NASHVILLE - A long-expected plan for a Medicaid expansion in Tennessee could be placed before federal officials soon, Gov. Bill Haslam said Thursday. If the feds approve, an estimated 180,000 low-income state residents could be eligible for subsidized health insurance.
"I think we'll probably go to them sometime this fall with a plan ... that we think makes sense for Tennessee," the Republican told reporters in response to questions.
It's the first significant development in months over Tennessee's ongoing struggle to expand Medicaid under President Barack Obama's 2010 health care law.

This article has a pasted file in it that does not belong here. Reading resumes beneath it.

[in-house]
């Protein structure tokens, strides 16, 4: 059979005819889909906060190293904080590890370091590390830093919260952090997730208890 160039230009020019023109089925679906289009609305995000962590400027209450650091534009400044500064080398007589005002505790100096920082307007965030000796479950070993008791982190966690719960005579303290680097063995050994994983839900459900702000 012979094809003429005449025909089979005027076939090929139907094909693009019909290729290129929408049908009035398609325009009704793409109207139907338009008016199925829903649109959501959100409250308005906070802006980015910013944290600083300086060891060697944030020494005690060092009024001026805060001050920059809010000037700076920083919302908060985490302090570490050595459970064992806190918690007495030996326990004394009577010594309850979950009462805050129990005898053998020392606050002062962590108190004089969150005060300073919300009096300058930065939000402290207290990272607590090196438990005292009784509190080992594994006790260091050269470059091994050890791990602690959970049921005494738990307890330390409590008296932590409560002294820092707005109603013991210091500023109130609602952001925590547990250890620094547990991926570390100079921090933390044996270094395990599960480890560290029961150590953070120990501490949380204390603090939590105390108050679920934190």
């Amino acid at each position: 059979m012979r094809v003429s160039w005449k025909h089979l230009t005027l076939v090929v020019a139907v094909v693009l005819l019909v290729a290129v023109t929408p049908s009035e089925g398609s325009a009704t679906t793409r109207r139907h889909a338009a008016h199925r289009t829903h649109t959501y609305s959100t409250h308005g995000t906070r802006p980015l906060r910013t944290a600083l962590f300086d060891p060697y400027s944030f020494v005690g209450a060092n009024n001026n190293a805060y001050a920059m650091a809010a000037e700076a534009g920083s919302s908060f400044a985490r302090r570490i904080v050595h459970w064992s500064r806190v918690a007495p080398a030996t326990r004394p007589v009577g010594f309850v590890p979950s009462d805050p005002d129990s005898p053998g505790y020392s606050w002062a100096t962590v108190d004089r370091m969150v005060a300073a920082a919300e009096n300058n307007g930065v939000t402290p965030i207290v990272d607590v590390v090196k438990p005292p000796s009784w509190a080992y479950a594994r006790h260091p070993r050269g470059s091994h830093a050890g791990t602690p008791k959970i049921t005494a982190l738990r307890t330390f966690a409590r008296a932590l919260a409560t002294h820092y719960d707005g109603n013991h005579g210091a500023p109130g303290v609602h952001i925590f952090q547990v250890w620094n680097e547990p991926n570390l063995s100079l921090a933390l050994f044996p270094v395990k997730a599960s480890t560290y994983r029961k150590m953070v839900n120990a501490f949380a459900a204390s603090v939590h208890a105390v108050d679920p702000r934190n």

Haslam so far has declined to accept hundreds of millions of dollars in federal funds absent a special waiver of federal rules that he says will save money and result in better health care. Nearly 18 months ago he announced a "Tennessee Plan," but he never submitted a formal request and has only discussed general concepts of what leeway the state could get.
He later asked U.S. Health and Human Services Secretary Sylvia Burwell to come up her own plan that would work in Tennessee.
Haslam's statements came as the state NAACP and other advocates earlier in the day castigated the governor and Republican Lt. Gov. Ron Ramsey, the state Senate speaker, for refusing to expand the program.
Read more in Friday's Times Free Press.